The Economic Consequences of Lord Keynes

Keynesian socialism has survived so long because it never quite strangled free enterprise. So long as individuals have some freedom to divide their labour, they have a remarkable ability to adapt to the circumstances forced upon them by governments.

In the rare instances where governments strictly limit their economic burden on their productive sectors, it has been shown by its omission that Keynesian socialism is an economic cost, and not a benefit. Logic supports the evidence: if you destroy some people’s wealth an economy is worse off. You don’t need to be a classical or Austrian economist to understand that. What does require a grasp of economic theory is to explain why Keynes’s trade cycle is not rooted in private sector activity at all, but is the consequence of state intervention, particularly on the money side. The trade cycle is only the symptom; the credit cycle is the cause.

By advocating an increased monetary role for the state, Keynes has made the credit cycle considerably worse and more destabilising. The evidence pointing to the cause and therefore the guilty party is routinely obliterated by macroeconomic claptrap, bending of statistics and yet more monetary debasement, a process than cannot carry on indefinitely. The legacy of debt that has consequently arisen ensnares both governments and private sectors in debt traps, whose springing is only deferred by yet more monetary inflation. So freely is state currency made available that everyone now expects money will be provided without it being earned. Governments are so overburdened with existing debt and inescapable future liabilities that their only escape route appears to be from ever-deeper negative interest rates and accelerating debasement of the currency.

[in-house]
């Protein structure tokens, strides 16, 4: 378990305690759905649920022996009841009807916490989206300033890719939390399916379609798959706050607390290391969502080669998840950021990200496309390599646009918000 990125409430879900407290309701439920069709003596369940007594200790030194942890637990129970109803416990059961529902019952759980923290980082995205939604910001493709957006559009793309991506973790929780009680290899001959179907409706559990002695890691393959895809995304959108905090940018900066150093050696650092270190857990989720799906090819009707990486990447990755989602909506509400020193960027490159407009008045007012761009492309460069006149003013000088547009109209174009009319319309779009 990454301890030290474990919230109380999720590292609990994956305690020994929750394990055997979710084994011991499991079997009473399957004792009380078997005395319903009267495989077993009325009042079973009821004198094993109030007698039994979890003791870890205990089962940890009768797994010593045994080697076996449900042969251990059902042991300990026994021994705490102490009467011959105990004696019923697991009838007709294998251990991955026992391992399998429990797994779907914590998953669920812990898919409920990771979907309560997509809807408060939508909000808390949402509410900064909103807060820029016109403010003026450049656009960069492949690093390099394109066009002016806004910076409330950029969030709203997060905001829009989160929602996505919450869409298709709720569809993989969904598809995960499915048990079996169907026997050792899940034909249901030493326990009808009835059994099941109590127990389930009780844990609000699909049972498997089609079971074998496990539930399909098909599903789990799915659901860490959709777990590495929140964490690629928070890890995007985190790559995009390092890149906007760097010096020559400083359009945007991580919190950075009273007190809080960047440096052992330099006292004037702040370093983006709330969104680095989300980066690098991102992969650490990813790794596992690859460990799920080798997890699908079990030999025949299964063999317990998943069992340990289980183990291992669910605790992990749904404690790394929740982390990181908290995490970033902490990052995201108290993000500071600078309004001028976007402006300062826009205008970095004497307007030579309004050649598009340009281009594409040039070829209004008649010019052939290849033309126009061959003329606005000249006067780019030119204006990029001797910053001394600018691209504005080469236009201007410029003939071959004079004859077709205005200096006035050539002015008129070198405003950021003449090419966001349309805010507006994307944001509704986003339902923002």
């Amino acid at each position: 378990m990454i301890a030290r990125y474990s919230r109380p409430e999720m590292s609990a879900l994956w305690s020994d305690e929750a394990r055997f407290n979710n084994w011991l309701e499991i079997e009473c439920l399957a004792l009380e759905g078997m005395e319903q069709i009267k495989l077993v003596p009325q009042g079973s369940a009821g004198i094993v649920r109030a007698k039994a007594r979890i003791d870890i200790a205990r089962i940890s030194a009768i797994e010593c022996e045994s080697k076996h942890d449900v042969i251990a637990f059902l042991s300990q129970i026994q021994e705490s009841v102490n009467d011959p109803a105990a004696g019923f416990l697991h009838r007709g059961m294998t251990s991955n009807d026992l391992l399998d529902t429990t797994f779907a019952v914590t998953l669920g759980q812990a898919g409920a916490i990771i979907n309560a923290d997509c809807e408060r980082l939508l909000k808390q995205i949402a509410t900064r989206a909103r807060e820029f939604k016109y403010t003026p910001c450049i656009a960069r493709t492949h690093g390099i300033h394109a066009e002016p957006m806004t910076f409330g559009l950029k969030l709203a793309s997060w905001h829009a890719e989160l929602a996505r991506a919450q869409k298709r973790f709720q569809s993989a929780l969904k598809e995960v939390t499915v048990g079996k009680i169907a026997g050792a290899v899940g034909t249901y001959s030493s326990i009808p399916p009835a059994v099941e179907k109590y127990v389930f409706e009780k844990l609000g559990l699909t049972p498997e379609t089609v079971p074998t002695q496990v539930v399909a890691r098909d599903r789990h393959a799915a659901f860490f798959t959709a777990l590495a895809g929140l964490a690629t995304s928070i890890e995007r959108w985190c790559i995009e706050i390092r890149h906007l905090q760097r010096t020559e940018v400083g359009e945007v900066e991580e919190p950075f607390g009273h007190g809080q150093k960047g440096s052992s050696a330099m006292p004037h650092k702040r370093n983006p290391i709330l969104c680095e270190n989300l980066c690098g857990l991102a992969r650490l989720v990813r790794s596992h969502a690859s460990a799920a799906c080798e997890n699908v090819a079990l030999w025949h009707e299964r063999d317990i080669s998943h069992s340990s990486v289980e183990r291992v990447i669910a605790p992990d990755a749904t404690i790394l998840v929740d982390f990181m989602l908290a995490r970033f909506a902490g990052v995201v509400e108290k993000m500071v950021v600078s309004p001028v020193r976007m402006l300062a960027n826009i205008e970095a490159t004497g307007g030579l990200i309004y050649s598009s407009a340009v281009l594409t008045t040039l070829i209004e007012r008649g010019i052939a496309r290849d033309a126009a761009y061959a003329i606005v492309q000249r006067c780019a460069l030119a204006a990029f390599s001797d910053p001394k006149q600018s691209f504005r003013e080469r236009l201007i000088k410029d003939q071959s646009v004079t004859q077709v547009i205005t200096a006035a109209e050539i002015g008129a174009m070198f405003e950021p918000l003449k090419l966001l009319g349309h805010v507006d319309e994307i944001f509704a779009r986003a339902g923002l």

The invented science of Macroeconomics always bends to justify itself. Banks are now ceasing to create credit for the productive economy, except for the largest and most secure borrowers. Macroeconomists barely notice. In reality, inflationism now produces no benefits other than bare survival for governments and their licenced banks. Instead of the promised utopia, Keynes’s socialism has taken us all to the chasm’s edge that destroyed communism in the 1980s.

We are systemically blind to the consequences of overturning Say’s law and the other principles of economics established in the nineteenth century and subsequently developed by the Austrian masters.

If only we had listened to Hayek. Keynes’s utopian dream is turning into a nightmare for us all.

Excerpted from Our Costly Dalliance with Lord Keynes

Alasdair Macleod is the Head of Research at GoldMoney.

Note: The views expressed on Mises.org are not necessarily those of the Mises Institute.